The first focused on an exchange between Judge Russo and the woman who said she had been sexually assaulted, at a hearing in May 2016.

The woman was seeking a restraining order against her alleged assailant, a man who she said had also threatened her life and made inappropriate comments to their child.

“Do you know how to stop somebody from having intercourse with you?” Judge Russo asked the woman.

“Yes,” she replied.

“How would you do that?” the judge asked.

The woman said she would try to physically harm the attacker and say “no,” to which Judge Russo asked, “What else?”

The woman said she would ask the person to stop, to which Judge Russo again asked, “What else?”

She then said she would run away.

“Run away, get away,” he said. “Anything else?”

“Block your body parts?” Judge Russo added. “Close your legs? Call the police? Did you do any of those things?”

The woman said she did not call the police until later.

Judge Russo continued to question her about whether she had asked the man to stop, whether she tried to leave and how he had prevented her from leaving, as she had alleged he had done.

The judicial conduct committee said Judge Russo’s “questioning of the plaintiff in this manner, to include hypotheticals, was wholly unwarranted, discourteous and inappropriate” and could “re-victimize the plaintiff.”

In its second count of alleged misconduct, the committee said Judge Russo had abused his office by asking a family division manager to help change the scheduling of a guardianship hearing for the judge’s son, who has disabilities.

The committee’s third count said Judge Russo should have recused himself from a hearing involving a man he knew from high school, whose pizza parlor the judge admitted to frequenting.

The fourth count involved a nine-minute phone conversation about paternity testing that Judge Russo had with a woman when the father, who was the plaintiff in the case, was not present.

The committee’s recommendation said Judge Russo had admitted wrongdoing in the last two counts but denied it in the first two.

The panel also recommended that Judge Russo receive additional training on “appropriate courtroom demeanor,” according to the Supreme Court.



Would You Like To Know More?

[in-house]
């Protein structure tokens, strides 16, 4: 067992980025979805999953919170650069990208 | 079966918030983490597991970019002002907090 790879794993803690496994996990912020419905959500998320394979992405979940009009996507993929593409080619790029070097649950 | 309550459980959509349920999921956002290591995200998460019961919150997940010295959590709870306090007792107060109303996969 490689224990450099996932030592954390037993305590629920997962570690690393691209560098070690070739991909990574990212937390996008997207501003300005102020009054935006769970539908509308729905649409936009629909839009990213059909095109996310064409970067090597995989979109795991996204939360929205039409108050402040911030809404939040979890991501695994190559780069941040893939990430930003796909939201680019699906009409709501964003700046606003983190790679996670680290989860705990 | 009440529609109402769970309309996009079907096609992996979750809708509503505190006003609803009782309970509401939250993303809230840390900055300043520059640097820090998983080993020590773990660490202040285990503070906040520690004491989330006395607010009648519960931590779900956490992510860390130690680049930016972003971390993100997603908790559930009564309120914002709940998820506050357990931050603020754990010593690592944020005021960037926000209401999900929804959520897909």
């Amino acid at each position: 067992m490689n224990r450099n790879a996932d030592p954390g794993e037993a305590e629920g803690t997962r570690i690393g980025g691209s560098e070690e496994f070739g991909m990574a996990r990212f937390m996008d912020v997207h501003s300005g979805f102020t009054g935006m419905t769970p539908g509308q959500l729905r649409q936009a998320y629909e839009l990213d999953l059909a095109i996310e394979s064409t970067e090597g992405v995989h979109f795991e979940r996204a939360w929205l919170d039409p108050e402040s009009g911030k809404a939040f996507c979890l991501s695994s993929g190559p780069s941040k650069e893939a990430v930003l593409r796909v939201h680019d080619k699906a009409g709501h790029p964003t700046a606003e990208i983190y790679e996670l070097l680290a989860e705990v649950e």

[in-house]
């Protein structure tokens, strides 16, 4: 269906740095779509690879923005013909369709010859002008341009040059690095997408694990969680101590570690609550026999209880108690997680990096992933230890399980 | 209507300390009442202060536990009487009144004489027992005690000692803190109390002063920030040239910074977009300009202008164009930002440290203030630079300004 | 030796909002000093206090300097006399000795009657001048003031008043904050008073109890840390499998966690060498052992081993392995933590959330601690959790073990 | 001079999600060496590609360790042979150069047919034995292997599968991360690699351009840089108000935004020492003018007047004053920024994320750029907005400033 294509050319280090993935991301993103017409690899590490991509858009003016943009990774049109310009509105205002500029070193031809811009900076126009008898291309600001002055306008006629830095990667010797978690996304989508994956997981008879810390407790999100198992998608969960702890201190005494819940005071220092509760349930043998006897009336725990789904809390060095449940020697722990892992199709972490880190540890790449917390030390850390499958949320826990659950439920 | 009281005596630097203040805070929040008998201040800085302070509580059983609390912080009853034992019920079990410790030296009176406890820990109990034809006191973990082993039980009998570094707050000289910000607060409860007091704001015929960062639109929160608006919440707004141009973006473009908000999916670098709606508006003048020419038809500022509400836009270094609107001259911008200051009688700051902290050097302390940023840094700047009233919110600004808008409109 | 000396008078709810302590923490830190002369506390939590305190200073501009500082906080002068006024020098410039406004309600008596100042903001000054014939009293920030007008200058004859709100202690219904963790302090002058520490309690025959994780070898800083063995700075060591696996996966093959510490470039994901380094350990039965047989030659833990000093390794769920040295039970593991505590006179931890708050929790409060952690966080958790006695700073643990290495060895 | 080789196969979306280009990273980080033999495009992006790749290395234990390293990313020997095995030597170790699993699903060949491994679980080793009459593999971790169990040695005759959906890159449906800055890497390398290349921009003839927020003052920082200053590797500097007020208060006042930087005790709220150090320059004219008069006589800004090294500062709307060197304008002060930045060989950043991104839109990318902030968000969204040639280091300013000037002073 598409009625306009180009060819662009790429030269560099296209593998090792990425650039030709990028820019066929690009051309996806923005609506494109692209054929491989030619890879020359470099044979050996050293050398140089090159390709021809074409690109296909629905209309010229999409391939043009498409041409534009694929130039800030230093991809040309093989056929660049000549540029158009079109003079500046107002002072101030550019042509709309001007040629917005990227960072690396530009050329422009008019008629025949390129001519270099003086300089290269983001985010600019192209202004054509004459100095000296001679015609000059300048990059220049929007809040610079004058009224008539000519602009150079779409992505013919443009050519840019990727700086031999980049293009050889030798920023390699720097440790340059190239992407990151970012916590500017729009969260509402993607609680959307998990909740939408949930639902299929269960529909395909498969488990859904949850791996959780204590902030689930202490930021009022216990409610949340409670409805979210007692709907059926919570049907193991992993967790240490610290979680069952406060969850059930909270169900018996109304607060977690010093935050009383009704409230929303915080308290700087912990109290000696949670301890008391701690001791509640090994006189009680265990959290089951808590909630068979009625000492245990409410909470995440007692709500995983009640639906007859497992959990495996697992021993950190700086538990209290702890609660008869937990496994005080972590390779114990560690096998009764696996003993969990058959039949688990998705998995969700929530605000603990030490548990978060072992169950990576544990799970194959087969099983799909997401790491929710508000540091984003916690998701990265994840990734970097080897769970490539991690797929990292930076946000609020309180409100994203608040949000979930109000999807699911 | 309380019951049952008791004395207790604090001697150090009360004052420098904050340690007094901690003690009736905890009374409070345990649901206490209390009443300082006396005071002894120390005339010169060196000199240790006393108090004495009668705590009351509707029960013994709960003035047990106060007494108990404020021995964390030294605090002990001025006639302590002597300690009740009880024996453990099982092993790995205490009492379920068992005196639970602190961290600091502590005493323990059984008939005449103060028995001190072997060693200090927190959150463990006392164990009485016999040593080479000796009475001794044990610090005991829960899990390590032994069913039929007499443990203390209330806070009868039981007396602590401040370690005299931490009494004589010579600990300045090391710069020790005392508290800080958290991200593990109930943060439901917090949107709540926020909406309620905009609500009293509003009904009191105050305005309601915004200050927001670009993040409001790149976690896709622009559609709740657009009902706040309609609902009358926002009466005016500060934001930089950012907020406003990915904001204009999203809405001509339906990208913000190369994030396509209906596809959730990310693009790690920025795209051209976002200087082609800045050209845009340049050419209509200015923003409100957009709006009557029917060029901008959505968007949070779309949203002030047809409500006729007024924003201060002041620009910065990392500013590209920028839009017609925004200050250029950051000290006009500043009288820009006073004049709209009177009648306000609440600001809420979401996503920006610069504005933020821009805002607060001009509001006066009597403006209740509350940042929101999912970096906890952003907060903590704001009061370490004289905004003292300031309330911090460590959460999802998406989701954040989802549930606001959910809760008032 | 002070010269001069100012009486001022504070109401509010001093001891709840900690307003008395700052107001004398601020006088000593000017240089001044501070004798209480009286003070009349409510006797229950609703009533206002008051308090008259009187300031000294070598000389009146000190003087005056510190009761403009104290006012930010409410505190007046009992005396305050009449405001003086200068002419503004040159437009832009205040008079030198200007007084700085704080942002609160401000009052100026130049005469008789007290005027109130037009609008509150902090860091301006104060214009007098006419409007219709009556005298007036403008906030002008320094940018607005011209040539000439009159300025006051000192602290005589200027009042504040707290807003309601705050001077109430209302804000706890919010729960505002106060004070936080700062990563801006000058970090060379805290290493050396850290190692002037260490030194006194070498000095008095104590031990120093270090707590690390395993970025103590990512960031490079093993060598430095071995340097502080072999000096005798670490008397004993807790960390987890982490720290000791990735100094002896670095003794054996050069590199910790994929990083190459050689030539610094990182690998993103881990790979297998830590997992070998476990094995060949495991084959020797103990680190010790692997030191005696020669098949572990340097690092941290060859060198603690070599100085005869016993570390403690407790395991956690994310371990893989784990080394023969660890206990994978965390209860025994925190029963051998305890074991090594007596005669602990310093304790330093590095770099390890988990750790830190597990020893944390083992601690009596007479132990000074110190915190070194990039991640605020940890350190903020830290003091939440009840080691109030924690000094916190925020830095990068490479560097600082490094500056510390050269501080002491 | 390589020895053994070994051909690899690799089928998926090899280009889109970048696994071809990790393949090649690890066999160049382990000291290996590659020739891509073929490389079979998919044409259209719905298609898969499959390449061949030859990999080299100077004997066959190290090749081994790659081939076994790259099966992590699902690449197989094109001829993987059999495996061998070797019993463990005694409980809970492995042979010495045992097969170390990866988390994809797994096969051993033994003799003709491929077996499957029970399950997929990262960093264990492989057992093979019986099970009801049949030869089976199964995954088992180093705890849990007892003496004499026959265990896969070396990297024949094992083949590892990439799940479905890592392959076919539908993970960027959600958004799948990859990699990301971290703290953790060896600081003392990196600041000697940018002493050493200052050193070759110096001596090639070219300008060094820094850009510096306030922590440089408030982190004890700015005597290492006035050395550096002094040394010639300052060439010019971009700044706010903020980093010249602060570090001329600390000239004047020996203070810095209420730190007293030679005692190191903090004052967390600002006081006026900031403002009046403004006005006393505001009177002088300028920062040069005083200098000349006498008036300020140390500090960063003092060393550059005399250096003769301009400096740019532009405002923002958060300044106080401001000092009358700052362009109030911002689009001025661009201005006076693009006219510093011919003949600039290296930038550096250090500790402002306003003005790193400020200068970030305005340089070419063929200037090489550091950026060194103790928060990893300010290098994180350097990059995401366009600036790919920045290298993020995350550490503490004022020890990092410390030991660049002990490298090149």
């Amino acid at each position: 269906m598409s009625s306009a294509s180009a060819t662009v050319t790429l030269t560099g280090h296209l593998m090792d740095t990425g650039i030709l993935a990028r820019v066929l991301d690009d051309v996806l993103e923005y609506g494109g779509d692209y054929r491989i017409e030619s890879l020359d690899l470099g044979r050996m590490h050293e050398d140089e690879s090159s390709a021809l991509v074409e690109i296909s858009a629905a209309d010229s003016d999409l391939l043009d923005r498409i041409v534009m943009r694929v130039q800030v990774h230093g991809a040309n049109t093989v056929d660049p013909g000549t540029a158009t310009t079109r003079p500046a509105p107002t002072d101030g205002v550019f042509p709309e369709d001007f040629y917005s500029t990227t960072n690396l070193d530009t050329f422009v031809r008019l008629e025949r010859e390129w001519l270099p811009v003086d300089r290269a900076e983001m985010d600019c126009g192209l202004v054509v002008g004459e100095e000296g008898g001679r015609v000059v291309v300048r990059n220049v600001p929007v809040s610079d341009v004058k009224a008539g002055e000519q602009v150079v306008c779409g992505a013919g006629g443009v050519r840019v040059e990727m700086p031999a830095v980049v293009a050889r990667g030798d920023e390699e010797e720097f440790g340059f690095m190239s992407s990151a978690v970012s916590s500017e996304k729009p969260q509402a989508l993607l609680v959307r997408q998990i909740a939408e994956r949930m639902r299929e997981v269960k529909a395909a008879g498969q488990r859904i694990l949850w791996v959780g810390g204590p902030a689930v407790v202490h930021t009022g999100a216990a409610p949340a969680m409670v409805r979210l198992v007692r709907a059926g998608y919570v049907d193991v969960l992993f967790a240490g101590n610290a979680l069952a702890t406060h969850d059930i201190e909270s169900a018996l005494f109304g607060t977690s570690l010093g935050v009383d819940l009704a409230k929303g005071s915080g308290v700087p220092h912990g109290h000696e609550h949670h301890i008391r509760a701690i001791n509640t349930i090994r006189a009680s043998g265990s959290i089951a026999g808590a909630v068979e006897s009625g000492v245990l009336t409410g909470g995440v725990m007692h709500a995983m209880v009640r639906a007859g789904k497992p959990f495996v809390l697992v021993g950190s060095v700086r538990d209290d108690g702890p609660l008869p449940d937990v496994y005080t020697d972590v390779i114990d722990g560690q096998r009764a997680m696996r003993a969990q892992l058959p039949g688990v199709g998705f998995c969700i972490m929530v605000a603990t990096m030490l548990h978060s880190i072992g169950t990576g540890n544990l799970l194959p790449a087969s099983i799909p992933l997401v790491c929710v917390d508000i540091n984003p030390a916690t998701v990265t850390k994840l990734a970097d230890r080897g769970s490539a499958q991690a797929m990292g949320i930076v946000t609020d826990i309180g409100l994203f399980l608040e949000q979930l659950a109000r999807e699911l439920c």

https://www.nytimes.com/2019/04/06/nyregion/judge-john-russo-new-jersey.html

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Re: Purple Purse
« Reply #39 on: June 26, 2019, 12:37:29 pm »
Wednesday, 26th June 2019
U.S. Supreme Court Rules in Favor of Sex Offender
by Melissa Quinn




Justice Neil Gorsuch voted with the liberal wing of the Supreme Court on Wednesday in favor of a sex offender sentenced to additional prison time after violating the terms of his supervised release.

The divided court found unconstitutional a federal law that requires a judge to impose a five-year mandatory minimum on a registered sex offender found to have violated release conditions.

The ruling reaffirmed the right to a trial by jury.

Gorsuch was joined in his opinion by Justices Ruth Bader Ginsburg, Sonia Sotomayor, and Elena Kagan in ruling the application of the law violated defendant Andre Haymond’s right to a trial by jury, while Justice Stephen Breyer concurred in judgment.

“Only a jury, acting on proof beyond a reasonable doubt, may take a person’s liberty.

That promise stands as one of the Constitution’s most vital protections against arbitrary government,” Gorsuch wrote in his opinion.

“Yet in this case a congressional statute compelled a federal judge to send a man to prison for a minimum of five years without empaneling a jury of his peers or requiring the government to prove his guilt beyond a reasonable doubt.”

“As applied here,” Gorsuch said,

“we do not hesitate to hold that the statute violates the Fifth and Sixth Amendments.”

Haymond in 2010 was found guilty by a jury of possessing child pornography.

He was sentenced to 38 months in prison and 10 years of supervised release.

But during his supervised release, Haymond was found again with what appeared to be child pornography, and the government accused him of violating the terms of his release.

He subsequently appeared before a district court judge but no jury, and the judge found him guilty by a preponderance of evidence.

Because Haymond committed a crime covered under a federal law that requires a judge to impose a five-year mandatory minimum, he was sentenced to an additional five years in prison.